When Steven Gerrard reluctantly ran through Sven Goran Eriksson's options in the wake of Wayne Rooney's injury he omitted what may prove to be the Swede's solution - himself.
"I don't want to talk about what alternatives there are and what chances it gives to other people," Gerrard said. "Let's just keep our fingers crossed that Wayne does go to the World Cup. But if it's not to be, obviously it is an opportunity for other people to play - Peter Crouch, Jermain Defoe and Darren Bent."
Given that neither Crouch, nor Bent, have scored internationally, and Defoe is something of a Michael Owen clone, it is probable that Eriksson will look for a different resolution. There is no like-for-like alternative. As Sir Bobby Robson said yesterday: "We can't replace Rooney, I don't think there's another player like him in the country... there's hardly another player like him in Europe."
But one man's injury is another's opportunity and Rooney's woe could mean joy for Michael Carrick, and the liberation of Gerrard and Frank Lampard.
Eriksson's biggest dilemma, prior to the moment Rooney lay crumpled on the Stamford Bridge turf, was how to integrate both Lampard and Gerrard into the England team. Both are best in the centre, where their energy, tackling and eye for goal can be utilised, but neither are comfortable when required to occupy a defensive role. The sight of both bombing forward during the final minutes in Chorzow, as England clung on to the lead against Poland during the qualifying campaign, ought to live long in Eriksson's memory.
Eriksson had paired them in Portugal, during the European Championships, to the astonishment of Uefa's technical study group who noted that no team in the modern era had lifted a major trophy fielding four offensive midfielders. Despite this the indications are that he was planning to repeat the experiment in Germany.
Now, though, he may reconsider because for the first time since Nicky Butt dropped out of the reckoning he has someone who can play as a sitting midfielder. Michael Carrick has had an excellent season with Tottenham and impressed when used in the holding role for England over the past year. He has only won four international caps but has played alongside most of the team at Under-21 level and with Lampard, Joe Cole and Rio Ferdinand at West Ham United.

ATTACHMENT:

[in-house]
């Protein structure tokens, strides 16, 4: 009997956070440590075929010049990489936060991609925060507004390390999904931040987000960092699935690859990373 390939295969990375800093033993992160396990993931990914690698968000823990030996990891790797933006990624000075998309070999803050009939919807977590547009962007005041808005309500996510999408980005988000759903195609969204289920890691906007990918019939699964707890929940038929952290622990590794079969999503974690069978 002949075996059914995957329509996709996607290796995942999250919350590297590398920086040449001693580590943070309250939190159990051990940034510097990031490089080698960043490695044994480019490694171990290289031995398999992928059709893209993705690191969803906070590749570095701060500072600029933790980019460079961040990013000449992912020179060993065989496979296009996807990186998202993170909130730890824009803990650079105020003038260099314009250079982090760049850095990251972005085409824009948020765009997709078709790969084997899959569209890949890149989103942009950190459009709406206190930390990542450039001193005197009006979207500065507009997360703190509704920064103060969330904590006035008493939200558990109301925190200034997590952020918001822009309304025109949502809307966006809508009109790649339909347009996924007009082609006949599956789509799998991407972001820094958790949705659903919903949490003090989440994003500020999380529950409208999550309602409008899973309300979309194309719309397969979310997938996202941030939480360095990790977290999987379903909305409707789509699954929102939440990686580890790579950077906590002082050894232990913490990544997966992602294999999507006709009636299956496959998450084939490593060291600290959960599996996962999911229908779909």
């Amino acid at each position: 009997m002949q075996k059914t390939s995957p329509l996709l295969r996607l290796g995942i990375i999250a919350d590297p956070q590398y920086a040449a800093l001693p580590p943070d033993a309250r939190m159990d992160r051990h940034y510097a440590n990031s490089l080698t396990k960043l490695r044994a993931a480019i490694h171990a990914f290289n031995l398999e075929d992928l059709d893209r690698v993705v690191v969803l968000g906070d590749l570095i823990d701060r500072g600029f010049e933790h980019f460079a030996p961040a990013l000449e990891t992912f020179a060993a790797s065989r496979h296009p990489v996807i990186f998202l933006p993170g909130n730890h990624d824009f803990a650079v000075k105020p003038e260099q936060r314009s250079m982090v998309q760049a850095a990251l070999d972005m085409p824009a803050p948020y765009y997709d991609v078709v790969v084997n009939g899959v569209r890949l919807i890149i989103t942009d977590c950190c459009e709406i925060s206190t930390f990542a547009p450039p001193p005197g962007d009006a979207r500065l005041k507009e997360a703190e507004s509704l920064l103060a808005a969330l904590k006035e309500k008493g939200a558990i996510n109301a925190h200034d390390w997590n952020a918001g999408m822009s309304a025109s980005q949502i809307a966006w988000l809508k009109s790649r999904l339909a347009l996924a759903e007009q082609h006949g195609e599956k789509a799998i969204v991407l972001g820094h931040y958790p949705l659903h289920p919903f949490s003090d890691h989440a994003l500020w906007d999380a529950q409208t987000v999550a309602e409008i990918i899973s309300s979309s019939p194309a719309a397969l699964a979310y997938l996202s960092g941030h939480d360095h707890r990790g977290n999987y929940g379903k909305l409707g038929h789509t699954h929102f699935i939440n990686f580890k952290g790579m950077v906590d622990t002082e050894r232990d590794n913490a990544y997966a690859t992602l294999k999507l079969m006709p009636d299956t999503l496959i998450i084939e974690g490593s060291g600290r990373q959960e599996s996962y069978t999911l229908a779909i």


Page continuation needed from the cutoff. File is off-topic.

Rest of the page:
If he fills the holding role Eriksson can ask Lampard to play at the apex of what would be a diamond formation, free of defensive responsibilities, and Gerrard to take over Rooney's mantle. He is not as imaginative or intuitive as the Manchester United player, but few players are. He does make things happen, and he scores goals. He has also played there successfully for Liverpool during the last two seasons, notably in the second half of last May's Champions' League final.
Another possibility is Cole, whose vision and playmaking skills are akin to Rooney's, whose physical strength has developed, and whose finishing has improved. But that does not solve the midfield conundrum, and it creates a hole on the left - one which Gerrard has filled with reluctance in the past.
Or Eriksson could field a conventional front two - a style which had gone out of fashion at top-level international football but may be coming back with Germany and Italy among the teams likely to field twin strikers, the latter albeit with Francesco Totti behind them. This would mean Owen, assuming he is fit, partnering either Crouch or Bent. More probable is that they would be kept in reserve on the bench.
And what happens if Gerrard proves a sensation as Rooney's understudy, England sweep into the final on the back of his goals, and then Rooney is ready to return? Does Eriksson bring him back? Obviously? Forty years ago Alf Ramsey was faced with a similar choice. He kept faith with Geoff Hurst at the expense of Jimmy Greaves, the finest goalscorer of the age, and the rest is oft-repeated history. Would Eriksson be as brave? He would love the opportunity to consider it.Reuse content